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Harvesting Saguaro, the Time-Honored Way

By W. Jeffrey Marshall



"I'm certainly glad I didn't have to do this to eat."


That sentiment, or words to that effect, were uttered several times during a hot summer morning in June, when volunteers from DFLT and the Desert Botanical Garden gathered for the annual saguaro harvest. The goal: to gather as many as 900 pieces of fruit from the saguaros on the Land Trust's 280-acre P.A. Seitts Preserve in Cave Creek. The Botanical Garden takes the fruit and freezes it for use during the coming year.

Most of us know that the saguaro fruit isn't something that simply falls softly to the ground to be collected. Once the perfectly symmetrical white flowers bloom and die, they turn into green fruits that ripen in the sun; shaped like small fat sausages, the fruits continue to cling upright to the cactus arms where they were formed. And the process doesn't take advantage of modern technology, so collecting them takes some ingenuity, coupled with hard work.


It uses a decidedly old-fashioned approach: saguaro ribs, some five or six feet long, are lashed end to end with baling wire to create "poles" of 12 to 14 feet in length. Each of the poles also has a couple of small cross pieces of creosote or saguaro lashed near the top and toward the middle. Ray Leimkuehler, a horticult urist at the Botanical Garden, talked through the process to the 30 or so assembled volunteers and staff as he and a couple of others assembled the poles, twisting the baling wire in place and securing it with the help of pliers.


As Leimkuehler explained it, Native Americans in Arizona – tribes like the Pima and Tohono O' Odham – fashioned just such poles for their saguaro harvesting, using cord made of fibers like yucca for their lashing rather than wire. The harvest was part of a ceremonial rite, he noted, that coincided with the beginning of the harsh summer and the depletion of stores consumed during the winter and spring.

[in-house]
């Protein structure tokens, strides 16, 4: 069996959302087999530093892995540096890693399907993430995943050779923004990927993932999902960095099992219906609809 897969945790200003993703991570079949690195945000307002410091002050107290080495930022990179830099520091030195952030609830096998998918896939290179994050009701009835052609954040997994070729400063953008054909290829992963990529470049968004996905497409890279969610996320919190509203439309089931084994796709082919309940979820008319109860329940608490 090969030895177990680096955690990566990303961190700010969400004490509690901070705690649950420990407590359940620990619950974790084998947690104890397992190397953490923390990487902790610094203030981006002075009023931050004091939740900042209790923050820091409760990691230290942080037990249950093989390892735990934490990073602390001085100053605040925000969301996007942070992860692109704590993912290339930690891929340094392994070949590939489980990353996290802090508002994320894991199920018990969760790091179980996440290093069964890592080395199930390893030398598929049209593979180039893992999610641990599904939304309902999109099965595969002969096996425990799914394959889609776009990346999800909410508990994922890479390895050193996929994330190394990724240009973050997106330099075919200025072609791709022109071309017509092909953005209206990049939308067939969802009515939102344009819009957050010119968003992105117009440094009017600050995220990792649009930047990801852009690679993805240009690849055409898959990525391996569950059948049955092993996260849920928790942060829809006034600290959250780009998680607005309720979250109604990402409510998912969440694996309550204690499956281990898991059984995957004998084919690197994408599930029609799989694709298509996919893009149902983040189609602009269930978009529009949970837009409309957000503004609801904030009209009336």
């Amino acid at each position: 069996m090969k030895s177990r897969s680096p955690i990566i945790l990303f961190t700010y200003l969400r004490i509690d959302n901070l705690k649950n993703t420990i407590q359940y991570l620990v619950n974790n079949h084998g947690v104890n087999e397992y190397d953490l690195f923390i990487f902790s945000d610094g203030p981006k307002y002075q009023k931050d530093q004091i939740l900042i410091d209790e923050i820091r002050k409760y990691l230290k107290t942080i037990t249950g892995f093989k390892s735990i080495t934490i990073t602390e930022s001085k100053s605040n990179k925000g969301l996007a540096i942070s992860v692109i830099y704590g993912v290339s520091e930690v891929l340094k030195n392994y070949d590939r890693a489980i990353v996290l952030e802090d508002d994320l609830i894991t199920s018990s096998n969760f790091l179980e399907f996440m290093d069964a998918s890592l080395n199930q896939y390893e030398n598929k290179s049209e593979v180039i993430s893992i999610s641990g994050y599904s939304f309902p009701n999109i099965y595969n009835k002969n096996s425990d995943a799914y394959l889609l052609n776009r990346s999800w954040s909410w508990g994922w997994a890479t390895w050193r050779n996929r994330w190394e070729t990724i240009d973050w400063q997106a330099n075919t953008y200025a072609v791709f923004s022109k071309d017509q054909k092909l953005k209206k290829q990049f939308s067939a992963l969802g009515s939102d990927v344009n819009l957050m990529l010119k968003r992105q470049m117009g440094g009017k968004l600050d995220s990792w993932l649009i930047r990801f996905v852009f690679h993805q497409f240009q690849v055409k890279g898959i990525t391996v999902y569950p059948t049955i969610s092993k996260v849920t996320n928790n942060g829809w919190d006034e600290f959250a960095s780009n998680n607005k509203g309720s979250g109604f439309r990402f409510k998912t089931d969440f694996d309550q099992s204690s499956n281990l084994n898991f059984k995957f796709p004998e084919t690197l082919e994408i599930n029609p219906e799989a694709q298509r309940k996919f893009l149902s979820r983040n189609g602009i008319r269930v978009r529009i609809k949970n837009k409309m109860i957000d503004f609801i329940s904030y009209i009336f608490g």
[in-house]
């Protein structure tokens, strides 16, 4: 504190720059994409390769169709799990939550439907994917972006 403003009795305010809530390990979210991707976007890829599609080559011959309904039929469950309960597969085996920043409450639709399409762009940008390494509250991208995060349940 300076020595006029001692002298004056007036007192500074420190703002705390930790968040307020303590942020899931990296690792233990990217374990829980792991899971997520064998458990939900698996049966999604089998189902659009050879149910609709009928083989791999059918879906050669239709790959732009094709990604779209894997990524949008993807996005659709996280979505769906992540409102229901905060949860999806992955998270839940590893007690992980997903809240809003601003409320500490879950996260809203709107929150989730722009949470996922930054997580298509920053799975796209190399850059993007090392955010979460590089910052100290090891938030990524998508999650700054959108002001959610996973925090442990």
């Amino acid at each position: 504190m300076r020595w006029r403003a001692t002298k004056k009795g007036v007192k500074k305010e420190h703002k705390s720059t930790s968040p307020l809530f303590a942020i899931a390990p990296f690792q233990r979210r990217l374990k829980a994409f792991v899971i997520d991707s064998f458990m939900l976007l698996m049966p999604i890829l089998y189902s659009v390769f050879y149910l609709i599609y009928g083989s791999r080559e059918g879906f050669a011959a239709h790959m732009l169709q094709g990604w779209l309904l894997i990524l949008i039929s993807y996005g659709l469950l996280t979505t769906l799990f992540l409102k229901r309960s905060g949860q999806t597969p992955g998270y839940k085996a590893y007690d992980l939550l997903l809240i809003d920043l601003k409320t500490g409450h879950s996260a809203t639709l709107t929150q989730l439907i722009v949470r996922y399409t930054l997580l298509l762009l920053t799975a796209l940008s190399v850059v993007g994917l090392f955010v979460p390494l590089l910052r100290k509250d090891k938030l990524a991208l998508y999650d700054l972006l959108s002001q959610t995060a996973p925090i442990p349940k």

The volunteers, of course, had a general quota in mind and a time limit of about two hours – a far cry from the days or weeks the native residents would have spent in their collections. So the modern-day harvesters set off cheerily, divided into five groups of rookies and old hands, toting orange plastic buckets to hold the fruit and armed with gloves and tongs to avoid the sharp and prickly things the desert constantly throws at us.


Fanning out on the rocky hillsides, the groups targeted saguaros whose fruit had started to mature, giving the ends an orange or reddish tinge. Clustered on the arms, some fruit was in dense groupings, with green fruit mixed with the riper variety. Often, the fruit gaped in a big red smile – the result of having been opened and eaten, at least partially, by white-winged doves. Indeed, the doves were spotted atop many of the cacti, chowing down like diners at an all-you-can-eat buffet.

Using the pole to dislodge the fruit is a little tricky, and benefits from trial and error. The sharp end of the pole can be used to poke it loose, or the cross-piece can be used like a small lever to push up or down at the fruit's base. If you're lucky, several fruits can be knocked loose at one time. There's no accounting, of course, for where they fall: it could be on flat ground, but they can also drop into a bursage, creosote or even a cholla, depending on what's under the saguaro. Gloves are good things at a time like this.


A big part of the challenge is that the pole is unwieldy, and some cactus arms may be simply too high to reach. It's tiring to stretch the pole to full length and poke and prod for an extended period; that points to the perennial value of "low-hanging fruit."


For the better part of the two hours, the groups moved from one saguaro to another, looking for fruit that seemed right and relatively easy to reach. They lingered for long minutes at some locations, harvesting from multiple arms, and stayed only briefly at others that proved less promising. Cheers went up when especially promising specimens were knocked off: "Nice work." "You got it."

At one point, our group sampled several of the fruits that had been partially opened and were fully ripe. The inside is bright red, though the edible pulp is a slightly pinker color, closer to that of a ripe watermelon. The pulp is tender and refreshing, with hints of strawberry and kiwi fruit. All agreed it was tasty.


The sun was moving higher in the brilliant blue sky when the word came via walkie-talkie to wind things up and bring the fruit in. And so back we trekked, lugging the pails and kicking up puffs of dust in the dry soil. Our pole had lost a cross piece – the tie had loosened from repeated friction – and a "field repair" substitution worked only for a few tries. We wondered how the Native Americans would have fared in comparison. Probably a lot better, but we had a carpool and a relaxing breakfast to look forward to – and the welcome promise of shade.

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